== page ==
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Aristotle - The Organon DE SOPHISTICIS ELENCHIS Section 2 Part 11

Dialectical versus contentious and sophistical reasoning

1. Moreover, to claim a 'Yes' or 'No' answer is the business not of a man who is showing something, but of one who is holding an examination. For the art of examining is a branch of dialectic and has in view not the man who has knowledge, but the ignorant pretender. He, then, is a dialectician who regards the common principles with their application to the particular matter in hand, while he who only appears to do this is a sophist. Now for contentious and sophistical reasoning: (1) one such is a merely apparent reasoning, on subjects on which dialectical reasoning is the proper method of examination, even though its conclusion be true: for it misleads us in regard to the cause: also (2) there are those misreasonings which do not conform to the line of inquiry proper to the particular subject, but are generally thought to conform to the art in question. For false diagrams of geometrical figures are not contentious (for the resulting fallacies conform to the subject of the art) - any more than is any false diagram that may be offered in proof of a truth - e.g. Hippocrates' figure or the squaring of the circle by means of the lunules. But Bryson's method of squaring the circle, even if the circle is thereby squared, is still sophistical because it does not conform to the subject in hand. So, then, any merely apparent reasoning about these things is a contentious argument, and any reasoning that merely appears to conform to the subject in hand, even though it be genuine reasoning, is a contentious argument: for it is merely apparent in its conformity to the subject-matter, so that it is deceptive and plays foul. For just as a foul in a race is a definite type of fault, and is a kind of foul fighting, so the art of contentious reasoning is foul fighting in disputation: for in the former case those who are resolved to win at all costs snatch at everything, and so in the latter case do contentious reasoners. Those, then, who do this in order to win the mere victory are generally considered to be contentious and quarrelsome persons, while those who do it to win a reputation with a view to making money are sophistical. For the art of sophistry is, as we said, a kind of art of money-making from a merely apparent wisdom, and this is why they aim at a merely apparent demonstration: and quarrelsome persons and sophists both employ the same arguments, but not with the same motives: and the same argument will be sophistical and contentious, but not in the same respect; rather, it will be contentious in so far as its aim is an apparent victory, while in so far as its aim is an apparent wisdom, it will be sophistical: for the art of sophistry is a certain appearance of wisdom without the reality. The contentious argument stands in somewhat the same relation to the dialectical as the drawer of false diagrams to the geometrician; for it beguiles by misreasoning from the same principles as dialectic uses, just as the drawer of a false diagram beguiles the geometrician. But whereas the latter is not a contentious reasoner, because he bases his false diagram on the principles and conclusions that fall under the art of geometry, the argument which is subordinate to the principles of dialectic will yet clearly be contentious as regards other subjects. Thus, e.g. though the squaring of the circle by means of the lunules is not contentious, Bryson's solution is contentious: and the former argument cannot be adapted to any subject except geometry, because it proceeds from principles that are peculiar to geometry, whereas the latter can be adapted as an argument against all the number of people who do not know what is or is not possible in each particular context: for it will apply to them all. Or there is the method whereby Antiphon squared the circle. Or again, an argument which denied that it was better to take a walk after dinner, because of Zeno's argument, would not be a proper argument for a doctor, because Zeno's argument is of general application. If, then, the relation of the contentious argument to the dialectical were exactly like that of the drawer of false diagrams to the geometrician, a contentious argument upon the aforesaid subjects could not have existed. But, as it is, the dialectical argument is not concerned with any definite kind of being, nor does it show anything, nor is it even an argument such as we find in the general philosophy of being. For all beings are not contained in any one kind, nor, if they were, could they possibly fall under the same principles. Accordingly, no art that is a method of showing the nature of anything proceeds by asking questions: for it does not permit a man to grant whichever he likes of the two alternatives in the question: for they will not both of them yield a proof. Dialectic, on the other hand, does proceed by questioning, whereas if it were concerned to show things, it would have refrained from putting questions, even if not about everything, at least about the first principles and the special principles that apply to the particular subject in hand. For suppose the answerer not to grant these, it would then no longer have had any grounds from which to argue any longer against the objection. Dialectic is at the same time a mode of examination as well. For neither is the art of examination an accomplishment of the same kind as geometry, but one which a man may possess, even though he has not knowledge. For it is possible even for one without knowledge to hold an examination of one who is without knowledge, if also the latter grants him points taken not from thing that he knows or from the special principles of the subject under discussion but from all that range of consequences attaching to the subject which a man may indeed know without knowing the theory of the subject, but which if he do not know, he is bound to be ignorant of the theory. So then clearly the art of examining does not consist in knowledge of any definite subject. For this reason, too, it deals with everything: for every 'theory' of anything employs also certain common principles. Hence everybody, including even amateurs, makes use in a way of dialectic and the practice of examining: for all undertake to some extent a rough trial of those who profess to know things. What serves them here is the general principles: for they know these of themselves just as well as the scientist, even if in what they say they seem to the latter to go wildly astray from them. All, then, are engaged in refutation; for they take a hand as amateurs in the same task with which dialectic is concerned professionally; and he is a dialectician who examines by the help of a theory of reasoning. Now there are many identical principles which are true of everything, though they are not such as to constitute a particular nature, i.e. a particular kind of being, but are like negative terms, while other principles are not of this kind but are special to particular subjects; accordingly it is possible from these general principles to hold an examination on everything, and that there should be a definite art of so doing, and, moreover, an art which is not of the same kind as those which demonstrate. This is why the contentious reasoner does not stand in the same condition in all respects as the drawer of a false diagram: for the contentious reasoner will not be given to misreasoning from any definite class of principles, but will deal with every class.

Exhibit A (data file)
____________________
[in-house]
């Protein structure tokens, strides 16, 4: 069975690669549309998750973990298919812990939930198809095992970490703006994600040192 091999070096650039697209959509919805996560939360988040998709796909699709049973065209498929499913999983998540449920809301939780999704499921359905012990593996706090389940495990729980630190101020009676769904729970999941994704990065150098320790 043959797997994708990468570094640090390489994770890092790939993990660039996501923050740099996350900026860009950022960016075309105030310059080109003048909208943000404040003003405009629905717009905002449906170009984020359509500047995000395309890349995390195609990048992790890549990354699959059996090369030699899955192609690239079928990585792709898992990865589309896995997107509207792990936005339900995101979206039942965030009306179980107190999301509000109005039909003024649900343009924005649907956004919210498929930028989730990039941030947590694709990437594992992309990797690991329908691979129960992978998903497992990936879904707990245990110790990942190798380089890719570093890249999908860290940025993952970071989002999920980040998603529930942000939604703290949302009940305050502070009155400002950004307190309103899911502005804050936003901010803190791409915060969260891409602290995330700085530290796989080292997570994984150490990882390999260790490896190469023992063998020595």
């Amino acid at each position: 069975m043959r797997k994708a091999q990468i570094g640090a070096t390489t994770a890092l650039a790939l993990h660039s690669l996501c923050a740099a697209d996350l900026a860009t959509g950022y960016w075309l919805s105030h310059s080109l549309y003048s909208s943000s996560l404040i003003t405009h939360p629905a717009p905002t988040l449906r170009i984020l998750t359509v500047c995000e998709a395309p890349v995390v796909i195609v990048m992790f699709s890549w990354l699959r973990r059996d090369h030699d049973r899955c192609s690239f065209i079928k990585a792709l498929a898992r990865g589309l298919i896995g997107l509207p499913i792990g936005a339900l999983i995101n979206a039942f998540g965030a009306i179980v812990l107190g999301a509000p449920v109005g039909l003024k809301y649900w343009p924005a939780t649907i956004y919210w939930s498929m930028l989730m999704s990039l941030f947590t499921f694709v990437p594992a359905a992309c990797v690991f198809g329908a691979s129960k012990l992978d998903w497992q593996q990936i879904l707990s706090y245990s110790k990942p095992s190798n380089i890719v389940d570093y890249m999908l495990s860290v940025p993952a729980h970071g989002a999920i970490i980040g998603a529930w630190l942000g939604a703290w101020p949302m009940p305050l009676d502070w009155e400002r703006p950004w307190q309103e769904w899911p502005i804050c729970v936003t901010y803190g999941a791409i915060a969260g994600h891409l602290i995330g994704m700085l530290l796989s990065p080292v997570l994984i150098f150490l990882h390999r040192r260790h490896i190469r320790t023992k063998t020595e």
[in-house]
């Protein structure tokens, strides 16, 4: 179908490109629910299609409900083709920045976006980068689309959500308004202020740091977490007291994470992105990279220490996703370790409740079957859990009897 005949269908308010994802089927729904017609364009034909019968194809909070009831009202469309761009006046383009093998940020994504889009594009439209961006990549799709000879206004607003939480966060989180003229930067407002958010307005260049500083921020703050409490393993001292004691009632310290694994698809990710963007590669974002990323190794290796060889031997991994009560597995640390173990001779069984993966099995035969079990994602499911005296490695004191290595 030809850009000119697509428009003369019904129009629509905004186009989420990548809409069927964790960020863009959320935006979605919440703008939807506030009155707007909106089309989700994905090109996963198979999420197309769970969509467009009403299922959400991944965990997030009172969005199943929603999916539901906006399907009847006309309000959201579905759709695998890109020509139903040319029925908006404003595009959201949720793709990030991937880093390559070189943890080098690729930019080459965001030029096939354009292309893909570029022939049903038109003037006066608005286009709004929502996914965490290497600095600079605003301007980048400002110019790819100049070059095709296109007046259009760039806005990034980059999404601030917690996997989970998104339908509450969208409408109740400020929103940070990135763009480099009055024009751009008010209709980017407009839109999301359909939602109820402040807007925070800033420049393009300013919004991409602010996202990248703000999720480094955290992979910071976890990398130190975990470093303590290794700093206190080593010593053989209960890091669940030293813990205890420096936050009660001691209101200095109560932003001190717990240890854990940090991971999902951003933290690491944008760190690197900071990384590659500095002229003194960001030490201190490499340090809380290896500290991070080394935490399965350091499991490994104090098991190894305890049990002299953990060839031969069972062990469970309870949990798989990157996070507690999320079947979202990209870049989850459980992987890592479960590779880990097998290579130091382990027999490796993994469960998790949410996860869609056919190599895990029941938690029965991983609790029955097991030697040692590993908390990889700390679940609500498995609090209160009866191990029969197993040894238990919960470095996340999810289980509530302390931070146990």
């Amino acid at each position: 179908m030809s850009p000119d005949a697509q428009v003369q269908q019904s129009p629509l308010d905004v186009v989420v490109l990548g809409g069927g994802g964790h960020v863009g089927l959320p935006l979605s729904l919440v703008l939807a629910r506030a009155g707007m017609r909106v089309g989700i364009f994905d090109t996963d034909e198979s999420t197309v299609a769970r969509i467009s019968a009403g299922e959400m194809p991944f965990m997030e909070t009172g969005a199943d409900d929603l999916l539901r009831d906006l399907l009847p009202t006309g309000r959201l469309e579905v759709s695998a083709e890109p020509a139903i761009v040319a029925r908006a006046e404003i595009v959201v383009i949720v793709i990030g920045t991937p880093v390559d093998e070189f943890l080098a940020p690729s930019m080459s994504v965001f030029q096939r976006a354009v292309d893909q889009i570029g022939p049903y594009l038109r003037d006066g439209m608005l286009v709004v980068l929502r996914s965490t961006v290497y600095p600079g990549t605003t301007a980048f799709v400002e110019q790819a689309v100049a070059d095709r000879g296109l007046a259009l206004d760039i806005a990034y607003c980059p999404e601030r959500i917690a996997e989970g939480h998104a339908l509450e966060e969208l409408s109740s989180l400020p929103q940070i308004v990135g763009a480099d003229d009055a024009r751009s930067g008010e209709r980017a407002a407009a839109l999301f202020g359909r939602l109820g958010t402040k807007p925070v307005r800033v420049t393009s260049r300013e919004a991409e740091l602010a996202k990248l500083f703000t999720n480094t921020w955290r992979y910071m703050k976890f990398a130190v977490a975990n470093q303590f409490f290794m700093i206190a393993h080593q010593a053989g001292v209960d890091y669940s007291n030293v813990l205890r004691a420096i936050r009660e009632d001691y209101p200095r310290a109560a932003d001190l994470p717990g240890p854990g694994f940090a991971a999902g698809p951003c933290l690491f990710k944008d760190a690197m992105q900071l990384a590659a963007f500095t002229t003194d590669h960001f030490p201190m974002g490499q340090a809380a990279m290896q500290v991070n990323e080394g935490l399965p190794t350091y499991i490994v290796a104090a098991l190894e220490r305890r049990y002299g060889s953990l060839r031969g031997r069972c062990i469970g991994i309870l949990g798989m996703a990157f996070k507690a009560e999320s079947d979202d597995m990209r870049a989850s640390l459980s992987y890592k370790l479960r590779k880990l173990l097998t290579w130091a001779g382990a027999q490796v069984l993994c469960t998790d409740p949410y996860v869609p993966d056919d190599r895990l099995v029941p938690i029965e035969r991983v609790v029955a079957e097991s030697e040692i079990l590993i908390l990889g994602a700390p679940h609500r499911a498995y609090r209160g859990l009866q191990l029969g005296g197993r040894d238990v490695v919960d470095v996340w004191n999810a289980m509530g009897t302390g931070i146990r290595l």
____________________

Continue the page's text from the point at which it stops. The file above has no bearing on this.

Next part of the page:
2. These, then, are the types of sophistical refutations: and that it belongs to the dialectician to study these, and to be able to effect them, is not difficult to see: for the investigation of premisses comprises the whole of this study.